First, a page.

farms; houses large and small; and,

surprisingly, defensive fortifications that

suggest the Maya came under attack from the

west of Central America.

"We were all humbled," said Tulane University

anthropologist Marcello Canuto, the study's

lead author.

"All of us saw things we had walked over and

we realized, oh wow, we totally missed that."

Preliminary images from the survey went

public in February, to the delight of

archaeologists like Sarah Parcak. Parcak, who

was not involved with the research, wrote on

Twitter, "Hey all: you realize that researchers

just used lasers to find 60,000 new sites in

Guatemala? This is HOLY [expletive]


Parcak, whose space archaeology program has been described as the

love child of Google Earth and Indiana Jones,

is a champion of using satellite data to

remotely observe sites in Egypt and elsewhere.

“The scale of information that we're able to

collect now is unprecedented," Parcak said,

adding that this survey is "going to upend longheld

theories about ancient Maya society.”

With support from a Guatemala-based heritage

foundation called Pacunam, the researchers

conducted the massive and expensive survey

using lidar, or light detection and ranging.

They mapped several active archaeological

sites, plus well-studied Maya cities like Tikal

and Uaxactun.

Lidar's principles are similar to radar, except

instead of radio waves lidar relies on laser

light. From an aircraft flying just a few

thousand feet above the canopy, the surveyors

prickled each square meter with 15 laser

pulses. Those pulses penetrate vegetation but

bounce back from hard stone surfaces. Using

lidar, you can't see the forest through the

invisible trees.

Beneath the thick jungle, ruins appeared. Lots

and lots of them. Extrapolated over the 36,700

square miles, which encompasses the total

Maya lowland region, the authors estimate the

Maya built as many as 2.7 million structures.

These would have supported 7 million to 11

million people during the Classic Period of

Maya civilization, around the years 650 to 800,

in line with other Maya population estimates.

Archaeologist Arlen Chase, a Maya specialist

at the University of Nevada at Las Vegas who

was not involved with this survey, said for

years he has argued that the Maya society was

more complex than widely accepted.

In 1998, he and archaeologist Diane Chase, his

wife, described elaborate agricultural terraces

at the Maya city of Caracol in Belize.

"Everybody would not believe we had

terraces!" he said.

He gets much less push back now, he said.

"The paradigm shift that we've predicted was

happening is in fact happening" Chase said,

which he credits to lidar data. He has seen lidar

evolve from a "hush-hush type of technology"

used by the military to map Fallujah streets to a

powerful archaeological tool.

Chase, who previously used lidar at Caracol,

where as many as 100,000 people lived,

compares this technology to carbon-14 dating.

Radiocarbon dating gives archaeologists a

much more accurate timeline.

L i d a r i s a b o u t t o d o t h e s a m e f o r

archaeologists' sense of space, particularly in

densely forested areas near the equator. Two

years ago, researchers used lidar mapped

dense urban infrastructure around Angkor, the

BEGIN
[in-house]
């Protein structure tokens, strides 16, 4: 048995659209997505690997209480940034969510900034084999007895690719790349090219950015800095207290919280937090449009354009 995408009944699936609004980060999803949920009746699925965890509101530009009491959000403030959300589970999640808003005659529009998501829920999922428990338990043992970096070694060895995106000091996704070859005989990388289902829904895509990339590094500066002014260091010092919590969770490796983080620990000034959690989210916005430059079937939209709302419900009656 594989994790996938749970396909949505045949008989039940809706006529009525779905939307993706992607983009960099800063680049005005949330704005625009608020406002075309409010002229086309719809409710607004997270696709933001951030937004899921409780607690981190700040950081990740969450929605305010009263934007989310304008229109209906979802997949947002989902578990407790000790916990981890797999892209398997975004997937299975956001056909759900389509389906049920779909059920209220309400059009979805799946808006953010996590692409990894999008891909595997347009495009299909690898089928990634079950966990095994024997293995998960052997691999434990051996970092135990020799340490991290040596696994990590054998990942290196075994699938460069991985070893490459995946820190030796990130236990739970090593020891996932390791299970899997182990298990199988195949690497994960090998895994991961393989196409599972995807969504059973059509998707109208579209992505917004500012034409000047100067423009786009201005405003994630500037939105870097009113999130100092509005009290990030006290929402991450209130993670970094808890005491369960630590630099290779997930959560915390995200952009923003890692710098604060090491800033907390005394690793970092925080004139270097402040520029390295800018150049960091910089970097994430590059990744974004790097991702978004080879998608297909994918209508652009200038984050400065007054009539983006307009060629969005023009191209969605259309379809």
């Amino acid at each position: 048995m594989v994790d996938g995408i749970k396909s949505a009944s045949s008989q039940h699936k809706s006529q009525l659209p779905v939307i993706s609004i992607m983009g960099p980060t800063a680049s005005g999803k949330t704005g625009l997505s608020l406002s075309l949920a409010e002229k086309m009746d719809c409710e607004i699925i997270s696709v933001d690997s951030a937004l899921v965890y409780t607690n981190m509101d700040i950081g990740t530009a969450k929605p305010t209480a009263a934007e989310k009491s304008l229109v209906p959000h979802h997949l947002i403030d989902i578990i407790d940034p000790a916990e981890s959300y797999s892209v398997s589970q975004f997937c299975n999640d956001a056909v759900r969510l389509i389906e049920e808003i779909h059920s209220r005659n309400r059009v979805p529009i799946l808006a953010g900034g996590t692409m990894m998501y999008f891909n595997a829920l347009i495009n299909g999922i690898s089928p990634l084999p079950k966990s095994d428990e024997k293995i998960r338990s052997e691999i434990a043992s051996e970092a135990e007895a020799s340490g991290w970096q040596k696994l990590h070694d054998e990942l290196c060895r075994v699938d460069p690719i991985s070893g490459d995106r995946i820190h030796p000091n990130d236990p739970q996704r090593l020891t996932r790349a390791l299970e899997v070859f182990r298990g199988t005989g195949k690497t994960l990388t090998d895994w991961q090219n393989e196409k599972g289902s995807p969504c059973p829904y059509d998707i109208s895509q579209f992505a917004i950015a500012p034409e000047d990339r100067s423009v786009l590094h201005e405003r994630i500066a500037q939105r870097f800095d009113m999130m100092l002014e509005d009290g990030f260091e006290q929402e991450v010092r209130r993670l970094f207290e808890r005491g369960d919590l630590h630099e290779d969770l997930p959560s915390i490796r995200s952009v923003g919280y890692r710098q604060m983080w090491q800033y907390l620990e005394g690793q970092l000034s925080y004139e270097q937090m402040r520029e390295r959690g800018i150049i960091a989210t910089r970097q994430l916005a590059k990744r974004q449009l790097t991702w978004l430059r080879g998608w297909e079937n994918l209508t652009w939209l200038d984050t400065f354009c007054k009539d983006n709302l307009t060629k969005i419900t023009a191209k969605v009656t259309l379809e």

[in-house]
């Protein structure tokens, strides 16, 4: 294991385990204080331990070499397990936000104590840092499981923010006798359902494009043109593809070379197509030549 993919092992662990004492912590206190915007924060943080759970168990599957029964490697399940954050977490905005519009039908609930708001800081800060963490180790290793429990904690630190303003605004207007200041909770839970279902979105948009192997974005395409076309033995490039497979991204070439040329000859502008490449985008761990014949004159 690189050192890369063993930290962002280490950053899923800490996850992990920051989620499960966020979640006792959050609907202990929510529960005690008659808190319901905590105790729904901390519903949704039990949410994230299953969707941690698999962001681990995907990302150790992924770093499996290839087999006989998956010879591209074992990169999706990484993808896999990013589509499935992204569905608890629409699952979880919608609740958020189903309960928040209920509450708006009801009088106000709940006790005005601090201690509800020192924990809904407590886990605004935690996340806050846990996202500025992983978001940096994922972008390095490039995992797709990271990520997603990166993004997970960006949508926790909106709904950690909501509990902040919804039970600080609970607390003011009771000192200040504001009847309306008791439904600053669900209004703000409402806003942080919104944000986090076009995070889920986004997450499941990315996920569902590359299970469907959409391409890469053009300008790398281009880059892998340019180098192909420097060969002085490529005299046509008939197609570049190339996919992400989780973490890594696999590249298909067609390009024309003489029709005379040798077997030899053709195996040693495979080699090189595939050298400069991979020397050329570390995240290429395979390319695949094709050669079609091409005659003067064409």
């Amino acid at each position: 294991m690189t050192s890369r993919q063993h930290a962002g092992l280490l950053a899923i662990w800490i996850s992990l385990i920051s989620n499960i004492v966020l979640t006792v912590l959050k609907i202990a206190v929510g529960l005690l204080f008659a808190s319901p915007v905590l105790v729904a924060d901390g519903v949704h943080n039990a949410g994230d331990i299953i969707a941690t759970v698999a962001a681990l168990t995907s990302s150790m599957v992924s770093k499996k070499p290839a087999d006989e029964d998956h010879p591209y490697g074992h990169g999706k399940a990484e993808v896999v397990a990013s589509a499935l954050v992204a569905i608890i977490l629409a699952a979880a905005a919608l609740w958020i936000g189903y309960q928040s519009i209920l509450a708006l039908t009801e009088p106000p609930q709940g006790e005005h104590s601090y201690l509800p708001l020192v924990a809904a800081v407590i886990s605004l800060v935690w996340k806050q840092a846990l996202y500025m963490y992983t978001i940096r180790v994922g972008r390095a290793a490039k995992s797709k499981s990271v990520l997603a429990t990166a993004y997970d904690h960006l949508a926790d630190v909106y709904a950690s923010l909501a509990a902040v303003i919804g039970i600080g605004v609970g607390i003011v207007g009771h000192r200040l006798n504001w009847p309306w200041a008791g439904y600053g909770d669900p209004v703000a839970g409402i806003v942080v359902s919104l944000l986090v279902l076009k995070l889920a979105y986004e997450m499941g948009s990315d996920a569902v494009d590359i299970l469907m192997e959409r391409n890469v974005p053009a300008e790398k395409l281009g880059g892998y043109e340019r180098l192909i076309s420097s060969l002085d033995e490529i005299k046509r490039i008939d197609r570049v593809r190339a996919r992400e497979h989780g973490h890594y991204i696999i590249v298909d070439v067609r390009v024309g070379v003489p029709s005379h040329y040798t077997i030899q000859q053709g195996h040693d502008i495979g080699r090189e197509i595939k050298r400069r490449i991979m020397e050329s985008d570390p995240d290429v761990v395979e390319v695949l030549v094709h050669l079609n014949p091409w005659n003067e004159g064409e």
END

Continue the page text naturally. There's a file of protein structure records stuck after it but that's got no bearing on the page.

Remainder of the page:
seat of the medieval Khmer Empire in


For all its power, lidar cannot supplant oldfashioned

archaeology. For 8 percent of the

survey area, the archaeologists confirmed the

lidar data with boots-on-the-ground visits.

This "ground truthing" suggests that the lidar

analysis was conservative - they found the

predicted structures, and then some.

"There is still much more ground to cover and

work to do," said Acuña, who will continue to

study the large ancient Maya city of El Tindal.

Could you imagine, Canuto said, what might

be found through a lidar survey of the

Amazon? With technology like this, no

forested frontiers are final.

Gatlinburg Trolley

Great Smoky Mountains National Park

Around Town Page 11

Around Town

More Than 100 Locations Throughout The City To Board Our Trolleys -

Anywhere You See The Street Trolley Sign














MAY 1 7


JUNE 1 7


JULY 1 7








Thank You to the following businesses for your support

from Hidden Hills Animal Rescue

Crystelle Creek Restaurant

1654 East Parkway, Gatlinburg

Foot Gear

1004 Parkway, #301, Gatlinburg

Ober Gatlinburg

1001 Parkway, Gatlinburg

Misty Mountain Soap

601 Glades Road, (Morning Mist Village) Gatlinburg

849 Glades Road, (Covered Bridge) Gatlinburg

The Smiths

680 Glades Road, #2, Gatlinburg

Kountry Antics

600 Glades Road, # 2, Gatlinburg

Fowler’s Clay Work

1402 E. Parkway, #10, Gatlinburg

Jim England Restaurant Group

Best Italian & Howards Steakhouse, Gatlinburg

Gatlinburg Elks Lodge #1925

968 Parkway #7, Gatlinburg

Chef JDs LLC

600 Glades Road #4, Gatlinburg

KaTom Restaurant Supply, Inc.

305 Katom Dr, Kodak, TN

Paul Murray Gallery

1003 Glades Rd., Gatlinburg

Holly & Willow’s Pet Barn

170 Glades Rd., Gatlinburg

Ship Pub

170 Glades Rd., Gatlinburg


576 Parkway, Gatlinburg

Smoky Mountains Songwriters Festival

P.O. Box 753, Gatlinburg

Around Town

Published by:

Smoky Mountains Around Town

Around Town

Publisher: John F. Pa

Editor: Elizabeth Pa

Associate Publishers:

P. J. West

Brook St. John

Steve Moore

Jim England

Brian Papworth

Jim Woods


Ken Wayne

P.O. Box 368, Gatlinburg, Tennessee 37738

Contribu ng Writers:

Cynthia Reeves

Chef JD

Kathryn Sherrard

Danny Lewis

Ken Wayne

A. Jann Peitso

Jim Yonan

Ben Fuchs

Paul Murray

Sandi Oliver

Contact us: 865-255-3557

Smoky Mountains Around Town is published monthly by Smoky Mountains

Around Town. Reproduction of any material prepared by Smoky Mountains